I did not appreciate how young Disneyland was in 1971 when my buddy Danny Lorenzini and I spent a day there until I saw an article last week pointing out it opened 65 years ago this month, July 1955. Which means she was just a teen that summer of ’71, “Sweet 16” as a matter of fact. Probably the same age of the two girls from Arizona who flirted with us. An awkward situation, since I was 21 and Danny 19. I’m sure it was his football physique that attracted them, although I myself did have long wavy hair and a cool pair of sunglasses.
Our encounter didn’t last long, thank goodness, but long enough for them to tell us their favorite song was “Timothy” by a band called “The Buoys.”
“Ever hear of them?” one girl asked.
“They played at my high school prom two years ago,” Danny answered.
I’m sure they didn’t believe him. I wouldn’t have either.
I spent a lot of time with Danny in those days. I had written about him when he was a football star at Wyoming Area — enough of a star to earn a scholarship to Temple University — and became friends with him when he was hired during the summer as a photographer for the newspaper where I worked. Danny had taught himself photography when he was just a freshman in high school, even developing color photos in his basement, and was darned good at it. At Temple he did some work for the Associated Press. He toted a ton of camera equipment to Southern California that summer.
We were there because Danny had seen an ad in the Philadelphia Inquirer offering “student standby” flights to Los Angeles for $99, round trip. We didn’t know what “student standby” meant until the next day at the Philly airport when a plane took off with our bags on it, but not us. Danny got a nice shot of it rolling down the runway.
We had just started playing tennis and my carry-on luggage was a brown tennis bag shaped like an oversized Thanksgiving turkey. With the handles of our racquets sticking out on each side, it looked like one too. At least that’s what most everyone told us. A lot of comedians on that plane.
Danny’s brother David, an architect with a wife and kids, lived in Costa Mesa and was willing to let us use his house as a home base. The plan was to fly to LAX and then take a commuter to Orange County Airport where David would pick us up.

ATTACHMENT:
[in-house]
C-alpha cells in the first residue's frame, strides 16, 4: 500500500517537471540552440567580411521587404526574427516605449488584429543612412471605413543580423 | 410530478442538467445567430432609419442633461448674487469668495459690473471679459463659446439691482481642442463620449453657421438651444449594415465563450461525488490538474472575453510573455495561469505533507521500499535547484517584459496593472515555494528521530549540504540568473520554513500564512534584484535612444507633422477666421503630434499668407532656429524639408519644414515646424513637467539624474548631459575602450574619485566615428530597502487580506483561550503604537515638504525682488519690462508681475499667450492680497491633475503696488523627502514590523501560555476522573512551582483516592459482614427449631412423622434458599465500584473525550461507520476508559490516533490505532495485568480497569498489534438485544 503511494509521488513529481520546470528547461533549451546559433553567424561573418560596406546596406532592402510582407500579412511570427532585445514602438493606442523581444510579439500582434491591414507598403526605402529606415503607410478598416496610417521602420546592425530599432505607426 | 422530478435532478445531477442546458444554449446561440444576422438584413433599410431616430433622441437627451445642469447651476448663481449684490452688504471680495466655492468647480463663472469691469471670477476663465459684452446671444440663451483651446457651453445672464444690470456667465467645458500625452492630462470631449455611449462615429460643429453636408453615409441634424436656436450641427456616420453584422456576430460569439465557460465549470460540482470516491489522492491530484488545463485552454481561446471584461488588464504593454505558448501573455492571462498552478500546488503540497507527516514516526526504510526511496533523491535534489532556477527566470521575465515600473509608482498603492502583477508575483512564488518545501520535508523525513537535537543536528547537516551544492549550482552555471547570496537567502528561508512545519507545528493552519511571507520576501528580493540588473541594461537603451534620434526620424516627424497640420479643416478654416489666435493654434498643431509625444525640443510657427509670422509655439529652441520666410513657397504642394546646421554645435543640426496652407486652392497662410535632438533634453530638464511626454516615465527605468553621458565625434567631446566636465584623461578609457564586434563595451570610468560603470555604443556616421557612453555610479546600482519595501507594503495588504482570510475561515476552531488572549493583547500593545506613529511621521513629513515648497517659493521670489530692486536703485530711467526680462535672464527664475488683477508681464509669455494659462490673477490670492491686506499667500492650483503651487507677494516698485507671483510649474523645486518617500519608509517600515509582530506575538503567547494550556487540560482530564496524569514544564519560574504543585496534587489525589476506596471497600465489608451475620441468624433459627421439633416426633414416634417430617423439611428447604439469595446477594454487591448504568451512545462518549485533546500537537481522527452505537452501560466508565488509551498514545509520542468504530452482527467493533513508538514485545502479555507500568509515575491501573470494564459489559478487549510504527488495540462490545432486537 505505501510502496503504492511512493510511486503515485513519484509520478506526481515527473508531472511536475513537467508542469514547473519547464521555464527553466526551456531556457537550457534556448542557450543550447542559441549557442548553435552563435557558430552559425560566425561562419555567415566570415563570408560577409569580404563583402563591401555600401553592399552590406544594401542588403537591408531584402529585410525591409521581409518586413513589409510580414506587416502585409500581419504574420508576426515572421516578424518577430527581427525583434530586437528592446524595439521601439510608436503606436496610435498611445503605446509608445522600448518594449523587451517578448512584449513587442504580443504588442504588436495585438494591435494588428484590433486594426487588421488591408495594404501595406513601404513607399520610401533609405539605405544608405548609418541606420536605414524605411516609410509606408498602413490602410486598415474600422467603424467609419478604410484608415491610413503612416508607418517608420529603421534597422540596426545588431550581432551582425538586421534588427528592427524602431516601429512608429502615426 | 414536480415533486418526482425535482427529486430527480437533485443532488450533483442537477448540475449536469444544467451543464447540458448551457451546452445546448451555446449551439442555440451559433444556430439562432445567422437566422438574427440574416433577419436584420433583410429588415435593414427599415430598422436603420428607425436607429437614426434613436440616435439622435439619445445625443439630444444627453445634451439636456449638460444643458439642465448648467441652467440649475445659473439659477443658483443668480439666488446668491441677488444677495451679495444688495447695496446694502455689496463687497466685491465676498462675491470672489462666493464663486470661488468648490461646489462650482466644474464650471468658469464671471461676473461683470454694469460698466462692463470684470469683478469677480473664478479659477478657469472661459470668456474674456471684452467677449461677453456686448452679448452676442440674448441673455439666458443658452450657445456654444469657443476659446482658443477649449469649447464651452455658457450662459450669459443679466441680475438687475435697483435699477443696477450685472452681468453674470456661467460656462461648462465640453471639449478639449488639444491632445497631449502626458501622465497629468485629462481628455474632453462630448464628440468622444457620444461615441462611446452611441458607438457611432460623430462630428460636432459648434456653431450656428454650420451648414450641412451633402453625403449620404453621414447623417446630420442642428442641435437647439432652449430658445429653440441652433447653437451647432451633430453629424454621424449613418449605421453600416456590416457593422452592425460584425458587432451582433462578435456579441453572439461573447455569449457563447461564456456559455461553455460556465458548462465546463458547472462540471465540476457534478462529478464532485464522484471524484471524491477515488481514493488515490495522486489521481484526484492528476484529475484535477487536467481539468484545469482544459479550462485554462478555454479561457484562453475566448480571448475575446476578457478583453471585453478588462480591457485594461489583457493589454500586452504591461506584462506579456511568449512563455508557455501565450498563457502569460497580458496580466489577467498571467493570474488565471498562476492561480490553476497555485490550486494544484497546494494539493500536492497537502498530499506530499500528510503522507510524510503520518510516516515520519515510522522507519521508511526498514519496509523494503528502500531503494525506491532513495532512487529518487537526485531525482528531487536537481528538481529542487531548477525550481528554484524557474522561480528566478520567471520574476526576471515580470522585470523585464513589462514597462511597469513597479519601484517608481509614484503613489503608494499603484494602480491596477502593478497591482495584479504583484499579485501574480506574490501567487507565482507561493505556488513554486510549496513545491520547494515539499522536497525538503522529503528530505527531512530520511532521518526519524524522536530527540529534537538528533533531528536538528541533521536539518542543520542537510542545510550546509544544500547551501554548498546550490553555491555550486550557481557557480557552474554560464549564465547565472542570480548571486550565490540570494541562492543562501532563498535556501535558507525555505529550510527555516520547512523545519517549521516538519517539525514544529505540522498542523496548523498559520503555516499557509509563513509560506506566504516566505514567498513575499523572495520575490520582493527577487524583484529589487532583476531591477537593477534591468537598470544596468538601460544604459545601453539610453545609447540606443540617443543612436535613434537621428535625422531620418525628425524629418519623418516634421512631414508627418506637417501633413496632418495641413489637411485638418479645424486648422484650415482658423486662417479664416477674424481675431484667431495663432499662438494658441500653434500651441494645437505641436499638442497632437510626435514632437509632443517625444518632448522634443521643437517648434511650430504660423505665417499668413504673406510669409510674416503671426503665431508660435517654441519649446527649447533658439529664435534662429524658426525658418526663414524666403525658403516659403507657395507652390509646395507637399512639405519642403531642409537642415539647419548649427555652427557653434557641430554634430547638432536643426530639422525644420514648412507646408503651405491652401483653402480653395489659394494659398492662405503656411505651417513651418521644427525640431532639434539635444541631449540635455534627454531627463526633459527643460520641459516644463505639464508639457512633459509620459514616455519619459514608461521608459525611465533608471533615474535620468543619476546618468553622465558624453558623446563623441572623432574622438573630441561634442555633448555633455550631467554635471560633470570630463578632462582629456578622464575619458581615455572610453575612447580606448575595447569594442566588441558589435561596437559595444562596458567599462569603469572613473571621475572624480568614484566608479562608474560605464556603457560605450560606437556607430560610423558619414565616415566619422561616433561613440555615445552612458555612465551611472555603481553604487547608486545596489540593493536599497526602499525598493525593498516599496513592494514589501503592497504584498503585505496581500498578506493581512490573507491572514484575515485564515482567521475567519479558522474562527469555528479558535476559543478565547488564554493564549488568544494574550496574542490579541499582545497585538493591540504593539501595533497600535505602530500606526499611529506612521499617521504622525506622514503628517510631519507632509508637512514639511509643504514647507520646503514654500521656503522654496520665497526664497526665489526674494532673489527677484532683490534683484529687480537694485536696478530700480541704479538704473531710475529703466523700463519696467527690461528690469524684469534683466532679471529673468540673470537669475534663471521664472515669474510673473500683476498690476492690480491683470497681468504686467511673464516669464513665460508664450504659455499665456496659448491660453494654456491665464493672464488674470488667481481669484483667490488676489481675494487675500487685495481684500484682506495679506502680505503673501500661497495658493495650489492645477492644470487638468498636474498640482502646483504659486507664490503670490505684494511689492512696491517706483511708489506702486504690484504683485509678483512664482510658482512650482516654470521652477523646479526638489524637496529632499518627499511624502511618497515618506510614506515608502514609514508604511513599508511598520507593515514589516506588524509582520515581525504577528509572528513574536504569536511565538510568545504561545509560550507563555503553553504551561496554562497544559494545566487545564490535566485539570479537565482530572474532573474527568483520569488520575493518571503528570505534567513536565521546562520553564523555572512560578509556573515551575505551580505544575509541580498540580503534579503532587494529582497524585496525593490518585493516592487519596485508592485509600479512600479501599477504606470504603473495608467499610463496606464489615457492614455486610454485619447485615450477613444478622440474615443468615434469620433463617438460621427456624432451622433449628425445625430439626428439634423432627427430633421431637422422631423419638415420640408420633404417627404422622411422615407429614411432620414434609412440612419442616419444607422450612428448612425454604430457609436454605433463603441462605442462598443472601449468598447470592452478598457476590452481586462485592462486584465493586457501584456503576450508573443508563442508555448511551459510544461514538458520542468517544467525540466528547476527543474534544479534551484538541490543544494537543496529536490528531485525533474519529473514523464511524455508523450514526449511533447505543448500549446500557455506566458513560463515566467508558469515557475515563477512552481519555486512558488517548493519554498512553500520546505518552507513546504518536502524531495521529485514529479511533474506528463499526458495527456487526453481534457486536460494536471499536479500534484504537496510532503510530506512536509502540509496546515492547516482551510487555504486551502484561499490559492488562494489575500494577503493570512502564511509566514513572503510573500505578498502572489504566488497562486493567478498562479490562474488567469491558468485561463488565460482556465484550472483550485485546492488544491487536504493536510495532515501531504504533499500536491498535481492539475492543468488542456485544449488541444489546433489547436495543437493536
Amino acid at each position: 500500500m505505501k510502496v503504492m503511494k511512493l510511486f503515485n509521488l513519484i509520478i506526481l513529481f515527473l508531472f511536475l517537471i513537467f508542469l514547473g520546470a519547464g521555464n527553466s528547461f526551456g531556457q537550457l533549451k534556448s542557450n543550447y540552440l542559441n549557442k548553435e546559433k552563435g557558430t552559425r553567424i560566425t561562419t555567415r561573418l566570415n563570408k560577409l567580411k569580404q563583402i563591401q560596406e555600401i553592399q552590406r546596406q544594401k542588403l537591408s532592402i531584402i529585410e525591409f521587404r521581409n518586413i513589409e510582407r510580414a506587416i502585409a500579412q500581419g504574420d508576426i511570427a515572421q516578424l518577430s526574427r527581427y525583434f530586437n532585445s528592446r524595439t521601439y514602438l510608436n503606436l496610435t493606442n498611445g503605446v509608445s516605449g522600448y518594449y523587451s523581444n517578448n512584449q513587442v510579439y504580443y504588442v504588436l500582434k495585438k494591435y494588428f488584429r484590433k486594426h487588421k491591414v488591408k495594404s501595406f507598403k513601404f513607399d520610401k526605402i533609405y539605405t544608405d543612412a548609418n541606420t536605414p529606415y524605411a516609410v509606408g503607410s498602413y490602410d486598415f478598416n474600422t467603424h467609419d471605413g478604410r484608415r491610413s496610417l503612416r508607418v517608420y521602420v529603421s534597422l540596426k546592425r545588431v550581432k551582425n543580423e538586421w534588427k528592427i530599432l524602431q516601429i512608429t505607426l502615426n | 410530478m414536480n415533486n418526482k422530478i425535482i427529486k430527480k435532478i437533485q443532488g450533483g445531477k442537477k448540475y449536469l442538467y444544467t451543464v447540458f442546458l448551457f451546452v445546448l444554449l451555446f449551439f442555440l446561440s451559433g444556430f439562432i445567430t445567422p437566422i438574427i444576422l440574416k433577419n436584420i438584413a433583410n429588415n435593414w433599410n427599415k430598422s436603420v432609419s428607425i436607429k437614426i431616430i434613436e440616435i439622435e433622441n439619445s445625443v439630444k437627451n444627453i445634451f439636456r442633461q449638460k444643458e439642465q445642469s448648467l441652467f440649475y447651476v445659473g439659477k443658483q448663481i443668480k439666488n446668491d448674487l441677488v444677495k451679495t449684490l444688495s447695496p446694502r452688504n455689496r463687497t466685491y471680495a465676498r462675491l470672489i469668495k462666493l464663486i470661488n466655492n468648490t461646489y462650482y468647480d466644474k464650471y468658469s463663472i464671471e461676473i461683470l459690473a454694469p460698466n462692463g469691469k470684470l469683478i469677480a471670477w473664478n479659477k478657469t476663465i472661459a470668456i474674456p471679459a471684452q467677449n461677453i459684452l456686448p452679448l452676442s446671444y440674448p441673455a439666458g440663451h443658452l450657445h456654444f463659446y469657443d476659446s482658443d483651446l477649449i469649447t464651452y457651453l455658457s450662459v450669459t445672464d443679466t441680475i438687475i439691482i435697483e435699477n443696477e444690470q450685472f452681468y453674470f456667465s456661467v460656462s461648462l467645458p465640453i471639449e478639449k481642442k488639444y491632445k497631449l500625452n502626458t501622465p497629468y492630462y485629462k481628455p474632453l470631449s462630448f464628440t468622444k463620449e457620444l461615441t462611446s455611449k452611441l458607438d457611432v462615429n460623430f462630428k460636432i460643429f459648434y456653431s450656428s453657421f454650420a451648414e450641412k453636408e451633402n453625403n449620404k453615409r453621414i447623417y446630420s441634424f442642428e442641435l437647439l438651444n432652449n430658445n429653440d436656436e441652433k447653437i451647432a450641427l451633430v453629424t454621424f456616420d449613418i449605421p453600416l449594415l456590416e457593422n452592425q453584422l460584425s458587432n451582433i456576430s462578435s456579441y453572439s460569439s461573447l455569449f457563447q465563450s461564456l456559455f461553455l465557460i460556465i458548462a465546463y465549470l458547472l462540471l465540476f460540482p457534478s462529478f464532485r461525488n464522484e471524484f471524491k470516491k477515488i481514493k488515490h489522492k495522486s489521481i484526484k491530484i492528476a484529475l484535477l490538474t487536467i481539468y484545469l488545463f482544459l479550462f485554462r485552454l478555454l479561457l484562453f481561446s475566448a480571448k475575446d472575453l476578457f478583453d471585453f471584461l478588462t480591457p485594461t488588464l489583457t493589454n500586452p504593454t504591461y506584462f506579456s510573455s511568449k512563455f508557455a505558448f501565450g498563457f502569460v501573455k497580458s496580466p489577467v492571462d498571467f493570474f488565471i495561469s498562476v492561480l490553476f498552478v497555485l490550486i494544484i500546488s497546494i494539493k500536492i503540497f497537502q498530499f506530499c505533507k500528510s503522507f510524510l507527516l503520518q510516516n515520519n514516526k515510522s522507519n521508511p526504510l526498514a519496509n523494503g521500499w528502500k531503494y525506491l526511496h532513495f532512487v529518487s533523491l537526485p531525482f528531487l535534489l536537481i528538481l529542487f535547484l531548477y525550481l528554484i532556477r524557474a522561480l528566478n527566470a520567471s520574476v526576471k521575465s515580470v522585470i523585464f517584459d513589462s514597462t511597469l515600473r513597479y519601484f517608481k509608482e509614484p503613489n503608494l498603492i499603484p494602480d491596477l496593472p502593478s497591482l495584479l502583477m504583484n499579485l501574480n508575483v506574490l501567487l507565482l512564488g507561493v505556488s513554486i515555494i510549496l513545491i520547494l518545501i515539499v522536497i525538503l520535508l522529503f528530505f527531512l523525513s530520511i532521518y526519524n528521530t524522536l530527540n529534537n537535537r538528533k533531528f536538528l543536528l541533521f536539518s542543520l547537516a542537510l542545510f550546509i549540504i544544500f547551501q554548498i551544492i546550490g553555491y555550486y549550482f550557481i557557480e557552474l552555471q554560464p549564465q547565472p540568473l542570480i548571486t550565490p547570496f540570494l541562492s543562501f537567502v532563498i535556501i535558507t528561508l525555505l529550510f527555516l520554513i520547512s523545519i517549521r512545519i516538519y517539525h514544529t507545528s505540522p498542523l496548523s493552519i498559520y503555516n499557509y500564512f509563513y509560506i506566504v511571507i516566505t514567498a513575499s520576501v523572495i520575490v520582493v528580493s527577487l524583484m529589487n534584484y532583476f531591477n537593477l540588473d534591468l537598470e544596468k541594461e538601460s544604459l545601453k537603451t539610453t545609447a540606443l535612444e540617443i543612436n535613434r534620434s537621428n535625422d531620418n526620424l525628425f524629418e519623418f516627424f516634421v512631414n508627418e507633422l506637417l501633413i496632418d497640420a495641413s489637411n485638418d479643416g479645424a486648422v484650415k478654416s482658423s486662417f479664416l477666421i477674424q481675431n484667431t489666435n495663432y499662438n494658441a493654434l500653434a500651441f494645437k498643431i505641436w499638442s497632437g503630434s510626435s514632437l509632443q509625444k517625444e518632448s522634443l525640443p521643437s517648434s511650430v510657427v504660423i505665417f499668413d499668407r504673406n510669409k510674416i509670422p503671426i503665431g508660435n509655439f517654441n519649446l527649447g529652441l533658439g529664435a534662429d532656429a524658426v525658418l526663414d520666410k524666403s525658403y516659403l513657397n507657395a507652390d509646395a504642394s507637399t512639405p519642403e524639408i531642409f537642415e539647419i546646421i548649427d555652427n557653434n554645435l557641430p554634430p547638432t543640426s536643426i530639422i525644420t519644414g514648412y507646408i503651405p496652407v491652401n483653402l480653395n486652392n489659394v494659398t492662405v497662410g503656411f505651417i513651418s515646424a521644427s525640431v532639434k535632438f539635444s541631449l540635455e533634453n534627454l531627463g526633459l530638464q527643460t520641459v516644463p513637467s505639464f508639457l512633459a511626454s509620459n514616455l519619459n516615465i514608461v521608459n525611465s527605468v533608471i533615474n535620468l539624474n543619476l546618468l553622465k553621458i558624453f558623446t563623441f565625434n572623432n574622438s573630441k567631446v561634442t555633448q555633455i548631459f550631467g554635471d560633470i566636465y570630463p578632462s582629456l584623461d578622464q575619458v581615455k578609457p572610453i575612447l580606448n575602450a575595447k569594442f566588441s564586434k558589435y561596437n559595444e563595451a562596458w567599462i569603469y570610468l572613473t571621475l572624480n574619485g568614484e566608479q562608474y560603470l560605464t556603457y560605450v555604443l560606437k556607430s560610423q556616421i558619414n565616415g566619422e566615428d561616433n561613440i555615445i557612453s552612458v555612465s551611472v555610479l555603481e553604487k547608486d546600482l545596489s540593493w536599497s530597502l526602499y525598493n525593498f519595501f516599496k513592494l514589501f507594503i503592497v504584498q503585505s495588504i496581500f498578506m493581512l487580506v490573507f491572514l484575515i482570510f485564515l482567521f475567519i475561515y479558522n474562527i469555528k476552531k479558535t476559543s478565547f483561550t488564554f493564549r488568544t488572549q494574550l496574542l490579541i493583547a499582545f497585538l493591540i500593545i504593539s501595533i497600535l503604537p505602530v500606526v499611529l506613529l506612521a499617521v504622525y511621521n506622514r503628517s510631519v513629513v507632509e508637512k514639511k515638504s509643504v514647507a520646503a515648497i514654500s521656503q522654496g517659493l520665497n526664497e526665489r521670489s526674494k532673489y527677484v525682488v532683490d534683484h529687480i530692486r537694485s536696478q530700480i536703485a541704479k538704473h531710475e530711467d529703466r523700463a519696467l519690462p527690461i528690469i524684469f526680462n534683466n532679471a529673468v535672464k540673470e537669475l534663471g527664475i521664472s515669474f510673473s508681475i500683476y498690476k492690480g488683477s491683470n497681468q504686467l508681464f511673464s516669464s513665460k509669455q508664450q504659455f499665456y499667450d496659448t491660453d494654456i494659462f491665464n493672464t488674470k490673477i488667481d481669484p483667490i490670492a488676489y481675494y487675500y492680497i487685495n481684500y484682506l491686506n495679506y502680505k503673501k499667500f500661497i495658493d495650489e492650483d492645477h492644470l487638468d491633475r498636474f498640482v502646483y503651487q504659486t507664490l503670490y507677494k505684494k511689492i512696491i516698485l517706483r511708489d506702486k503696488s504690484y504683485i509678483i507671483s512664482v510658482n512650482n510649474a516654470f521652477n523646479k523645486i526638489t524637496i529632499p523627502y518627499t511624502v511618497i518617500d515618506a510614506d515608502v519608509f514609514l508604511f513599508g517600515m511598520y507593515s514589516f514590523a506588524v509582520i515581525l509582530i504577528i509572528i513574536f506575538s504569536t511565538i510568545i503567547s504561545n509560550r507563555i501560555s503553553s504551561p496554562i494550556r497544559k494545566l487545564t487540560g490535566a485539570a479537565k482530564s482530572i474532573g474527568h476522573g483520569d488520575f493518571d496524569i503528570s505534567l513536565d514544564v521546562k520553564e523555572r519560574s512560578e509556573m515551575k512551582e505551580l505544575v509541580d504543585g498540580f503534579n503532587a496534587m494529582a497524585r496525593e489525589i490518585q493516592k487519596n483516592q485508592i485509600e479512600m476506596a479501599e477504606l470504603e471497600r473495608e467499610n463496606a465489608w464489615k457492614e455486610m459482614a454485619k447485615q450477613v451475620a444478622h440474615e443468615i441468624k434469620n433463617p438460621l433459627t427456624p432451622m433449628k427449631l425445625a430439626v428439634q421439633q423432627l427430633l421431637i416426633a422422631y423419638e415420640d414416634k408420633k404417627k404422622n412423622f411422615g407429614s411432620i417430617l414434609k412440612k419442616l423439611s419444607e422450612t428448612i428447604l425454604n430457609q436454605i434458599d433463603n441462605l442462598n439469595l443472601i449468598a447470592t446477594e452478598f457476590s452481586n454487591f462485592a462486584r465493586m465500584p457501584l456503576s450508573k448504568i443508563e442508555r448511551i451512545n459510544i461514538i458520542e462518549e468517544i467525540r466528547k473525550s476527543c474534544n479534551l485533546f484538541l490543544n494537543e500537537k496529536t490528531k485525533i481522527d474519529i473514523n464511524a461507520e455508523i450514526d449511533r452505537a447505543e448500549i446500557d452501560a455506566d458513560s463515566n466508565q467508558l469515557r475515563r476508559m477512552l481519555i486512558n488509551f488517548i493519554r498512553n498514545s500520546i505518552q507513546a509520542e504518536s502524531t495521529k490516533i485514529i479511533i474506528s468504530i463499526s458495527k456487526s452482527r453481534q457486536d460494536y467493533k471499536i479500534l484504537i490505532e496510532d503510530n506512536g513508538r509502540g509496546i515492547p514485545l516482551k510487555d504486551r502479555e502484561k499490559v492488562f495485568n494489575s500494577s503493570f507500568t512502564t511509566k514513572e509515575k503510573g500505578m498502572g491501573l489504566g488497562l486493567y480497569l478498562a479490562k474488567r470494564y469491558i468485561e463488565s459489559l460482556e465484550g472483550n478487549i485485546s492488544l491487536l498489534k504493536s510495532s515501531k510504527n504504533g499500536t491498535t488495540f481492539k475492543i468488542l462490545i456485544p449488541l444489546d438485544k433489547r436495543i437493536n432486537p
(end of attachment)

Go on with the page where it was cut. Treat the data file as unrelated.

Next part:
Everything was smooth once we finally got on a flight in Philly. That commuter from LAX was barely in the air when it landed.
Danny and I got off and grabbed a coke from a machine in the little airport lobby when he said, “Let’s surprise David and hitchhike to his house.”
Sounded good to me.
“Which way is Costa Mesa?” I asked the guy at the counter.
“Costa Mesa?” he asked. “South. Why?”
“We’re thinking of hitchhiking there,” Danny said.
“You’re gonna hitchhike all the way to Costa Mesa?” the guy answered. “Why didn’t you stay on the plane to Orange County?”
Danny and I looked at each other.
“Where’s this?” he asked.
“Fullerton,” the guy said.
Fullerton, we learned, was about halfway between LA and Costa Mesa. Very few people ever got off a plane or boarded one at Fullerton. Fortunately there were two empty seats on the very next flight. We made no eye contact with the other passengers as we slid into those seats.
We did wind up hitchhiking all over Southern California and nothing, perhaps, illustrates the difference between those times and these than that. Drivers pulled over and picked us up almost as soon as we stuck out our thumbs, including a guy and his girlfriend in a convertible one night at midnight.
The only time it didn’t pan out was the night of our Disneyland excursion.
Danny’s brother dropped us off. We told him not to worry, we’d hitchhike home. Except there wasn’t a car on the road when we left the park.
Things like MasterCards were around then but kids like us didn’t have them. Danny did have a BP (British Petroleum) gas card his dad insisted on him taking along, and we found out we could get a motel room with it. (I forgot to mention we had left for LA with about two hundred bucks apiece in our jeans pockets.) We also used it the next day to rent a car, a little green Chevy Vega. If those young Arizona girls had seen us in that vehicle they would have run the other way.
Our bumpkinness followed us wherever we went, including the day we needed to return the car and catch our flight back home.
We couldn’t find the rental place. Danny was driving when I spotted the sign on the other side of the highway. He did a U-turn across four lanes, which was quite a feat, and one not lost on the Highway Patrol officer who pulled us over. Danny’s little boy charm paid off and the policeman not only let us off with a warning, but told us to follow him to the airport.
“Maggie May” by Rod Stewart came out that summer and seemed to be on the radio whenever we were in the car. Every time I’ve heard it since I am back in that little Vega with Danny, sipping an Orange Julius, cruising along the Pacific Coast Highway and feeling about as carefree as ever I have.
Ed Ackerman writes The Optimist every week for Greater Pittston Progress. Look for his blogs online at pittstonprogress.com.